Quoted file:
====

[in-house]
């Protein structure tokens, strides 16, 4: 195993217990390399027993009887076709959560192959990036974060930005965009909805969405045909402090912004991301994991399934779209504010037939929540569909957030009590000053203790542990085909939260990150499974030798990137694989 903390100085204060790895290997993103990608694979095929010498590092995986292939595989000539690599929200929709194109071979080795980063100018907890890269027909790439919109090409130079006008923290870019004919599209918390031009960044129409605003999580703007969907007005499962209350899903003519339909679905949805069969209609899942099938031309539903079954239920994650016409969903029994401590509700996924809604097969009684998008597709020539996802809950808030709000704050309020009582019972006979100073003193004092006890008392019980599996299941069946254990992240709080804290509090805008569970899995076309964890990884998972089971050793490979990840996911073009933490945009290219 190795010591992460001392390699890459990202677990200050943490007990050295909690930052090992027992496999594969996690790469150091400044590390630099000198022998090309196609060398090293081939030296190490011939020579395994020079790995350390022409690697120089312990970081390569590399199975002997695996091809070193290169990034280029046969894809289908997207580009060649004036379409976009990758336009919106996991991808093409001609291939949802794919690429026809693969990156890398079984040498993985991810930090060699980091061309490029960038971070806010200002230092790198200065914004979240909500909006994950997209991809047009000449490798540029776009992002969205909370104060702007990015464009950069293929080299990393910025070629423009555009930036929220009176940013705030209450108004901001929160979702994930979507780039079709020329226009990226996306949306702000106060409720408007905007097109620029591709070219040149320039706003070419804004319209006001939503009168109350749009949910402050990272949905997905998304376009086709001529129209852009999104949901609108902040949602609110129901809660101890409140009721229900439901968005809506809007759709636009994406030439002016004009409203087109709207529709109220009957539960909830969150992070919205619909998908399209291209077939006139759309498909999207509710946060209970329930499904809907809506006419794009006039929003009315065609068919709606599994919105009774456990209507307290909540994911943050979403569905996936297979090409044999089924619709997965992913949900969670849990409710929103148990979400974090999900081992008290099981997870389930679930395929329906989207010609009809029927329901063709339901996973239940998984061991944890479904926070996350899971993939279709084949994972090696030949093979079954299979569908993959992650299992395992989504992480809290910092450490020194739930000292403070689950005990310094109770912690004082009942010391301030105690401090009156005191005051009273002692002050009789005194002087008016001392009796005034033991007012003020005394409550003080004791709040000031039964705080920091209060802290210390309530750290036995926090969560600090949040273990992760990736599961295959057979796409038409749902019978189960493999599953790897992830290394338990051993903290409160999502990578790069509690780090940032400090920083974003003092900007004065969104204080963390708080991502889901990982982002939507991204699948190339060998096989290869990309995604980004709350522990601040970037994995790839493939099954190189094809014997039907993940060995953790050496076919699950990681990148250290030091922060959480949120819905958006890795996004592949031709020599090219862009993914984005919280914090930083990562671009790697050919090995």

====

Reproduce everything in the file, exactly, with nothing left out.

[in-house]
């Protein structure tokens, strides 16, 4: 195993217990390399027993009887076709959560192959990036974060930005965009909805969405045909402090912004991301994991399934779209504010037939929540569909957030009590000053203790542990085909939260990150499974030798990137694989 903390100085204060790895290997993103990608694979095929010498590092995986292939595989000539690599929200929709194109071979080795980063100018907890890269027909790439919109090409130079006008923290870019004919599209918390031009960044129409605003999580703007969907007005499962209350899903003519339909679905949805069969209609899942099938031309539903079954239920994650016409969903029994401590509700996924809604097969009684998008597709020539996802809950808030709000704050309020009582019972006979100073003193004092006890008392019980599996299941069946254990992240709080804290509090805008569970899995076309964890990884998972089971050793490979990840996911073009933490945009290219 190795010591992460001392390699890459990202677990200050943490007990050295909690930052090992027992496999594969996690790469150091400044590390630099000198022998090309196609060398090293081939030296190490011939020579395994020079790995350390022409690697120089312990970081390569590399199975002997695996091809070193290169990034280029046969894809289908997207580009060649004036379409976009990758336009919106996991991808093409001609291939949802794919690429026809693969990156890398079984040498993985991810930090060699980091061309490029960038971070806010200002230092790198200065914004979240909500909006994950997209991809047009000449490798540029776009992002969205909370104060702007990015464009950069293929080299990393910025070629423009555009930036929220009176940013705030209450108004901001929160979702994930979507780039079709020329226009990226996306949306702000106060409720408007905007097109620029591709070219040149320039706003070419804004319209006001939503009168109350749009949910402050990272949905997905998304376009086709001529129209852009999104949901609108902040949602609110129901809660101890409140009721229900439901968005809506809007759709636009994406030439002016004009409203087109709207529709109220009957539960909830969150992070919205619909998908399209291209077939006139759309498909999207509710946060209970329930499904809907809506006419794009006039929003009315065609068919709606599994919105009774456990209507307290909540994911943050979403569905996936297979090409044999089924619709997965992913949900969670849990409710929103148990979400974090999900081992008290099981997870389930679930395929329906989207010609009809029927329901063709339901996973239940998984061991944890479904926070996350899971993939279709084949994972090696030949093979079954299979569908993959992650299992395992989504992480809290910092450490020194739930000292403070689950005990310094109770912690004082009942010391301030105690401090009156005191005051009273002692002050009789005194002087008016001392009796005034033991007012003020005394409550003080004791709040000031039964705080920091209060802290210390309530750290036995926090969560600090949040273990992760990736599961295959057979796409038409749902019978189960493999599953790897992830290394338990051993903290409160999502990578790069509690780090940032400090920083974003003092900007004065969104204080963390708080991502889901990982982002939507991204699948190339060998096989290869990309995604980004709350522990601040970037994995790839493939099954190189094809014997039907993940060995953790050496076919699950990681990148250290030091922060959480949120819905958006890795996004592949031709020599090219862009993914984005919280914090930083990562671009790697050919090995």